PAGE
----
Loyal support in unusual places keeps Berlusconi in power, despite his exotic love lifeby Peter Popham / July 23, 2009 / Leave a comment
Over the past 20 years many leaders of great power and solidity have been suddenly overthrown. Italy experienced such a moment in 1992 when a national bribery scandal brought down most of its political class. And its current leader, Silvio Berlusconi, has seemed ripe for a judicial variant of the Ceausescu treatment ever since he was first elected in 1994. So what sort of hold does this ageing, lecherous plutocrat have over his people that prevents them getting rid of him?
There has always been ammunition: the alleged mafia connections; opaque financing of his television empire; strong-arm business tactics and questionable accounting practices. Magistrates laboured for years to build corruption charges against him. But bloody-minded determination, and an ability to occasionally rewrite the law, means he remains untouched.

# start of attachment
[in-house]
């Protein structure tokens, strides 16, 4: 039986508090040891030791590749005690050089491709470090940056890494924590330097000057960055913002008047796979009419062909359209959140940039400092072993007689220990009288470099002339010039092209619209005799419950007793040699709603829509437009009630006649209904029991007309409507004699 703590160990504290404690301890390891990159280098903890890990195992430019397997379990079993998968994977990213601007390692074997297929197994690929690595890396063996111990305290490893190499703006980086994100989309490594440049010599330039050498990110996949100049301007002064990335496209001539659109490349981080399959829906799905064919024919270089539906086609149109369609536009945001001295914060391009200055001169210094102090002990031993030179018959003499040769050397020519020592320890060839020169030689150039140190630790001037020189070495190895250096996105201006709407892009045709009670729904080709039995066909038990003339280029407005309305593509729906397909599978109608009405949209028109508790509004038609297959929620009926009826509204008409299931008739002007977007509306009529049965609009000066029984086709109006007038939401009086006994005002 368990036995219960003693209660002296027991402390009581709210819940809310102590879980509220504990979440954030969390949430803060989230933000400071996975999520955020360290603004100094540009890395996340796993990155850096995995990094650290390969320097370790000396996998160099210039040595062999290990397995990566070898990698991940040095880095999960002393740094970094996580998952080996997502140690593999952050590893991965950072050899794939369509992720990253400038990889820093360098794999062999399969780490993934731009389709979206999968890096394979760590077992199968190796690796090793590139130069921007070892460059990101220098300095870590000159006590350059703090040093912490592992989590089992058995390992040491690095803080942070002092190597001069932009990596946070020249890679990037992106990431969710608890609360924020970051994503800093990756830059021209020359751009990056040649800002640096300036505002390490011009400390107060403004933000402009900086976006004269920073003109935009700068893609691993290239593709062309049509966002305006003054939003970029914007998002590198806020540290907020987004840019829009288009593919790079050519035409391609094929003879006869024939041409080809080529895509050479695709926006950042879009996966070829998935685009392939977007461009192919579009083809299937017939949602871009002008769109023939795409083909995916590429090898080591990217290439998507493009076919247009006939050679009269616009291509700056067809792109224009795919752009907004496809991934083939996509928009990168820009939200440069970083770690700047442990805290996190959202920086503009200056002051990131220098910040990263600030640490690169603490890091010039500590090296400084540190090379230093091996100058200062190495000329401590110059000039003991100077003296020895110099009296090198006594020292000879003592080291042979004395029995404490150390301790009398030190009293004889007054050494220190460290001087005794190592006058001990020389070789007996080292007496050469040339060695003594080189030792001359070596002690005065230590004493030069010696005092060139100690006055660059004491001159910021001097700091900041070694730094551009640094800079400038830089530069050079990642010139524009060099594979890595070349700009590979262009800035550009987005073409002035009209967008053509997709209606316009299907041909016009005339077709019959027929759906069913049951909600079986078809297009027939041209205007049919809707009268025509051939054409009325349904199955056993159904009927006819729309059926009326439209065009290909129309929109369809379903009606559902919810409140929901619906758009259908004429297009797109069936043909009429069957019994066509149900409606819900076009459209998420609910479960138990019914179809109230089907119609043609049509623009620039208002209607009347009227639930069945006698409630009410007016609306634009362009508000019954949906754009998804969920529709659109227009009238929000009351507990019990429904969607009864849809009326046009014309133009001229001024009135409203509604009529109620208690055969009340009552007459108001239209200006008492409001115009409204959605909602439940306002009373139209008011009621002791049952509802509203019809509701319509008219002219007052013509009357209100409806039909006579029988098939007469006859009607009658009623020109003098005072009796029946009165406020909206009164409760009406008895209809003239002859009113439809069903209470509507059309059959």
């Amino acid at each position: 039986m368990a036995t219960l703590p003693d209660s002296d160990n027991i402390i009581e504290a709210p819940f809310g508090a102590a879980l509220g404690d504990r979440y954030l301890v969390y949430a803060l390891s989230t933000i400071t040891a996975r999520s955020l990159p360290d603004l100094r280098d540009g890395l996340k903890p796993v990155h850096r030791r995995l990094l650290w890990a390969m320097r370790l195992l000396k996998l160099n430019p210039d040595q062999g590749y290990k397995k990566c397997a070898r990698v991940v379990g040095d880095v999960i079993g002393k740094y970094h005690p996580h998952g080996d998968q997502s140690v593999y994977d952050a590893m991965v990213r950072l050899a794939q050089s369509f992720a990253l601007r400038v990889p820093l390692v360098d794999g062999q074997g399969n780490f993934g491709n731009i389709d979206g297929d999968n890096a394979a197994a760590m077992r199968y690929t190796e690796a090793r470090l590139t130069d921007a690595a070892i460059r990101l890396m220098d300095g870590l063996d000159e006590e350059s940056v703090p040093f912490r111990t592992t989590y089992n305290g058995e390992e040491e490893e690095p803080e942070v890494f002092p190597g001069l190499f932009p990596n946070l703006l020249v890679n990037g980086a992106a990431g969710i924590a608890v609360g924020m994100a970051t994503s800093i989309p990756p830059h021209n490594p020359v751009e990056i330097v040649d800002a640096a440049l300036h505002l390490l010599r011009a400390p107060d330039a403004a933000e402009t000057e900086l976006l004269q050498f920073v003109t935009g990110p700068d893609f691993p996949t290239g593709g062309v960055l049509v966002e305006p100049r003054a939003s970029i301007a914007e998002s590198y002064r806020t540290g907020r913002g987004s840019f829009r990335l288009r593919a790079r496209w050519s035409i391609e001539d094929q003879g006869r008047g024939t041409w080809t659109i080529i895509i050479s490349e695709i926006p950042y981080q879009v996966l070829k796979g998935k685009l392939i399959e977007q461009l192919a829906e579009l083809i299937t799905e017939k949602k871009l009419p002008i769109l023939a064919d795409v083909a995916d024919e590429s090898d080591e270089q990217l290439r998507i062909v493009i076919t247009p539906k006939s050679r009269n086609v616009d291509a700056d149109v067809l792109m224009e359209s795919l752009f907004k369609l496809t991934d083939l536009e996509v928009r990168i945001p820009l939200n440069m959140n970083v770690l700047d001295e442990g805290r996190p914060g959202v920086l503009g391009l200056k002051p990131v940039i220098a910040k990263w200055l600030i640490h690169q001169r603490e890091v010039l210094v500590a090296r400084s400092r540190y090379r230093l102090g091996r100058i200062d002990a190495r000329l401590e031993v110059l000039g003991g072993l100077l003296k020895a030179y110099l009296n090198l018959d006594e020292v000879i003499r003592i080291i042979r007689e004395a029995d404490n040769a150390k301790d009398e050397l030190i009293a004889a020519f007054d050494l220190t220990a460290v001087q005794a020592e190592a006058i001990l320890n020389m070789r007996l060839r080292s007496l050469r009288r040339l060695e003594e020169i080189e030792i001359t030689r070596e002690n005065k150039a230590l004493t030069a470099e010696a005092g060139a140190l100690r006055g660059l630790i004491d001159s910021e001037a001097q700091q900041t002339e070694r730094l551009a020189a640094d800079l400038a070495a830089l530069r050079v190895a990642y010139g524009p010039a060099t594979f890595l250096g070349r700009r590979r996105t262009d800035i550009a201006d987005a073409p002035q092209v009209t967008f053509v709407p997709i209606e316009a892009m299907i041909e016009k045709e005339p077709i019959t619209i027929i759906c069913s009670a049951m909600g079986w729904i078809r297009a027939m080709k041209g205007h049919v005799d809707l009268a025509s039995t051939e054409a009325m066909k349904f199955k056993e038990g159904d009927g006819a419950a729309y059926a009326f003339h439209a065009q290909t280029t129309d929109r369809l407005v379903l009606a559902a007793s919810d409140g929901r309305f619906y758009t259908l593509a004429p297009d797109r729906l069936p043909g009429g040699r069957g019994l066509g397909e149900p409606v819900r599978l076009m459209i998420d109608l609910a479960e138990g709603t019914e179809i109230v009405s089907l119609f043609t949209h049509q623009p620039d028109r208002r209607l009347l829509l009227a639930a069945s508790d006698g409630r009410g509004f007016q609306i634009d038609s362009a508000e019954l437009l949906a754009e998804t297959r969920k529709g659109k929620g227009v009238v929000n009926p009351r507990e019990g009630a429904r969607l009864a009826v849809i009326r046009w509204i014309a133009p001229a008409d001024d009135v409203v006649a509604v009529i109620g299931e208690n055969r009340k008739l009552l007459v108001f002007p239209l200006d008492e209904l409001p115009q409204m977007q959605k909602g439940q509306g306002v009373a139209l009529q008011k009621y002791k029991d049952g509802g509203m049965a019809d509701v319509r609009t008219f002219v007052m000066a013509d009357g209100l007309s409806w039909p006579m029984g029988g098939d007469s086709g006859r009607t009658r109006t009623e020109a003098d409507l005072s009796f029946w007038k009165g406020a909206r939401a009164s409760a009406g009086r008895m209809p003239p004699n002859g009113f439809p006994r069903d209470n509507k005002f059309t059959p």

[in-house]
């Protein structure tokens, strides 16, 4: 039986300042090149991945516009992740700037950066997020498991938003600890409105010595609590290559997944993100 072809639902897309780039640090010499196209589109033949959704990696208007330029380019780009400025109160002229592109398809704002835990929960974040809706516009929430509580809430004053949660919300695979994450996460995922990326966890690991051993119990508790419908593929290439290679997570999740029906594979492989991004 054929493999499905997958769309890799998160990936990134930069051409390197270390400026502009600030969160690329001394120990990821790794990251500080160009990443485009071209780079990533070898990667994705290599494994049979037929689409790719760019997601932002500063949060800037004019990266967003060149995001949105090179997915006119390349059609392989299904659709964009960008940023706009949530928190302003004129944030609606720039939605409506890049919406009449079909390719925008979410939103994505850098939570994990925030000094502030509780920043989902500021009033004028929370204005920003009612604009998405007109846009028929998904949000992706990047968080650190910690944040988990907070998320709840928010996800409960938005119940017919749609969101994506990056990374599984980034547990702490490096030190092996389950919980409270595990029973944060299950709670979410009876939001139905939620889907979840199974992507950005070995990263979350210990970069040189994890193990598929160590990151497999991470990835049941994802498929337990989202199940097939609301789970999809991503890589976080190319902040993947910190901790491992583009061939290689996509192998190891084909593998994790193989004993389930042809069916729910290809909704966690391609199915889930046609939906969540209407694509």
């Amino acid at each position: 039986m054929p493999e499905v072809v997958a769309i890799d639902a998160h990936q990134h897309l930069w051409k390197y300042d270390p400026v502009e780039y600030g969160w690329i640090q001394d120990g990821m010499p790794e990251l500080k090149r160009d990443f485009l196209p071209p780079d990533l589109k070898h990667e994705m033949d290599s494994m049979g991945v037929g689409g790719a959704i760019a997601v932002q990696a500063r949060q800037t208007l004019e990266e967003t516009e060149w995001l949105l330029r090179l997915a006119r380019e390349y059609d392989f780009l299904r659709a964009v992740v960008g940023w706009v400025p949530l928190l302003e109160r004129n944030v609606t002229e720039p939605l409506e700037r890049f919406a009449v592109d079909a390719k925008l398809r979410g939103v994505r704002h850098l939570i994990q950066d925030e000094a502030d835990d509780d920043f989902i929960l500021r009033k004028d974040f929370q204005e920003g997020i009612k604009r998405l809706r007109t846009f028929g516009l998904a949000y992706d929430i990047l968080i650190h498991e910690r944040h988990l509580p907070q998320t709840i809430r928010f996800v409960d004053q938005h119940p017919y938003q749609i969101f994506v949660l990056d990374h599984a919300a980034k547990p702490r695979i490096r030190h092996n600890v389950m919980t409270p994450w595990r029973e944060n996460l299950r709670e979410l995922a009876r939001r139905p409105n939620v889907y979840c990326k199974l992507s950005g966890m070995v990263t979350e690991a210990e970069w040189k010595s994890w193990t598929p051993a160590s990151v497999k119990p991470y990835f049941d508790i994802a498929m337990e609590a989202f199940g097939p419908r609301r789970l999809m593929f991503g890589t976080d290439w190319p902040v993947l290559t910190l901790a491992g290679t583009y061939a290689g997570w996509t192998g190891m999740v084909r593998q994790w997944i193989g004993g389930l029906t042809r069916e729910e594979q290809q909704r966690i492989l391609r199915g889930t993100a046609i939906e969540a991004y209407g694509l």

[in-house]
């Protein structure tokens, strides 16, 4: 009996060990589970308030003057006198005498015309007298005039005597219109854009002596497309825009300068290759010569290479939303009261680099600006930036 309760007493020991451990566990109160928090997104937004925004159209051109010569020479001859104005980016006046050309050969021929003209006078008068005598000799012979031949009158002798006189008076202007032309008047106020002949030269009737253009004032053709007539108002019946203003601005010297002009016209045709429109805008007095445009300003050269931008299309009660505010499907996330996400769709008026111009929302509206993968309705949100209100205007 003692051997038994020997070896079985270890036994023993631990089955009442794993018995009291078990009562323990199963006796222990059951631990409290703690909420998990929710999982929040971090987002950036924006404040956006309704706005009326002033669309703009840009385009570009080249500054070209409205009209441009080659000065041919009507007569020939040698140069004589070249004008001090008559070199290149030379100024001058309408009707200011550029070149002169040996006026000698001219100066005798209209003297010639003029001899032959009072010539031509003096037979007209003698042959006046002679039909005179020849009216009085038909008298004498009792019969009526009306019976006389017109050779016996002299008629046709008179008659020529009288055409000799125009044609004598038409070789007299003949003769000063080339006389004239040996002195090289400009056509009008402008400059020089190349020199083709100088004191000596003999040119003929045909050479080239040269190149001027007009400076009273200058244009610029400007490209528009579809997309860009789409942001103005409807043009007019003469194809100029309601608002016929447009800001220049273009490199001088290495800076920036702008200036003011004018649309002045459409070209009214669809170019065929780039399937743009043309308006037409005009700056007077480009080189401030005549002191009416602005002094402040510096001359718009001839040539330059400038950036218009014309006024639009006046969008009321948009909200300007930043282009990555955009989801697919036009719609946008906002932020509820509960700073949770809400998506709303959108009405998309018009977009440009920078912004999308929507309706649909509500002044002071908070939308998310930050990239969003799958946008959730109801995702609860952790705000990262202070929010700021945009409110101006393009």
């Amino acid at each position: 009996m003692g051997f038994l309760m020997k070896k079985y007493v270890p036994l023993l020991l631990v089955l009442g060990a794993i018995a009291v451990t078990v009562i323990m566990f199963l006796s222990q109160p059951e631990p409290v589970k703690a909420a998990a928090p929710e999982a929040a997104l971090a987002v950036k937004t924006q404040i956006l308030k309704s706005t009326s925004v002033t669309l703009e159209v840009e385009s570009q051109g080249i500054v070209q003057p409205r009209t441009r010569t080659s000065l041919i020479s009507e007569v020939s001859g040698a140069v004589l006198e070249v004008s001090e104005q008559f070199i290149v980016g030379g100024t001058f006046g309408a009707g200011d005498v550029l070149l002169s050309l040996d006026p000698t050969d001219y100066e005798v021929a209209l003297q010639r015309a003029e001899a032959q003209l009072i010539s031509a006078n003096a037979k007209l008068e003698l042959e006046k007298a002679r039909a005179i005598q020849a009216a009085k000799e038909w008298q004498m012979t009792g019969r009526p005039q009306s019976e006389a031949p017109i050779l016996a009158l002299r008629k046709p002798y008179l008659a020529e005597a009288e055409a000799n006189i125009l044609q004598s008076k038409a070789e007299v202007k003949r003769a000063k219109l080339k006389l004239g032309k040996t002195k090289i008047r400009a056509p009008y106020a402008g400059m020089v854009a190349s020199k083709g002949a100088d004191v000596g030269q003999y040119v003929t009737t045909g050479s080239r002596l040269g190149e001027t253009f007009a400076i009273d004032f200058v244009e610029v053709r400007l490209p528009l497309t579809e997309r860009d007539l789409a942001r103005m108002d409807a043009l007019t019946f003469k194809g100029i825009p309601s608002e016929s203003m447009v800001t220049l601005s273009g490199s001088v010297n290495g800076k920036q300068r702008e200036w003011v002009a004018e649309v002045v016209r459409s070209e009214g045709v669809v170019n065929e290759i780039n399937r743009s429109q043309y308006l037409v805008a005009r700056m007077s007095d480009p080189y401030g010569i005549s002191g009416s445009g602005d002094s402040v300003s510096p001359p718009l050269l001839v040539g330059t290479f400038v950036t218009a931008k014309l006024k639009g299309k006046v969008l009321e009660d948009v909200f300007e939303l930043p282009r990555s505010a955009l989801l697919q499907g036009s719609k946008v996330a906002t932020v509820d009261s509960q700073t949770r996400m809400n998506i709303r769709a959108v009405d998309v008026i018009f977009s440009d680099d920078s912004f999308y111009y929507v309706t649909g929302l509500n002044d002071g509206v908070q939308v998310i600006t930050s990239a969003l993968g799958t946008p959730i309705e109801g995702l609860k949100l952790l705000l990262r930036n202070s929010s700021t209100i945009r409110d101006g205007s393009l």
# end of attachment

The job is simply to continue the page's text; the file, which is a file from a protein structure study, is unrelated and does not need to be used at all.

If the law can’t bring him down, some think his weakness for girls might. The Italian press has been filled for months with lubricious details of the 72-year-old grandfather’s flings and private parties. Leaders elsewhere might fantasise about such things, but one cannot think of another democracy where a prime minister would survive them. Yet Berlusconi shrugs it off. His popularity has dipped fractionally but remains close to 50 per cent.
Back in 1994 Berlusconi, much like Margaret Thatcher, won by appealing to an aspirational lower-middle class that had lost patience with the ruling elite. Here was the consummate anti-politician who brought Dynasty to their televisions and whose success might rub off on them.
Women, in particular, loved him. Loud, glossy female supporters were a feature of his support from the outset. Some see this as the all-forgiving love of the Italian mamma for her spoiled brat, and there is an element of truth here. But at the same time he was gallant to his own mother, provided handsomely for his wife and children, went to church when required, and took care to maintain la bella figura—good appearances. A chaotic private life and a compulsion to seduce were just part of the charm.
Many Italians seem to have found little that is truly shocking in the latest allegations. Berlusconi, they say, has always been like this. He had three children out of wedlock before divorcing his first wife and marrying his mistress. Even then he was endlessly promiscuous: the late Carlo Caracciolo, founder of the newspaper La Repubblica, recalled breakfast meetings before Berlusconi entered politics where “he used to bring a…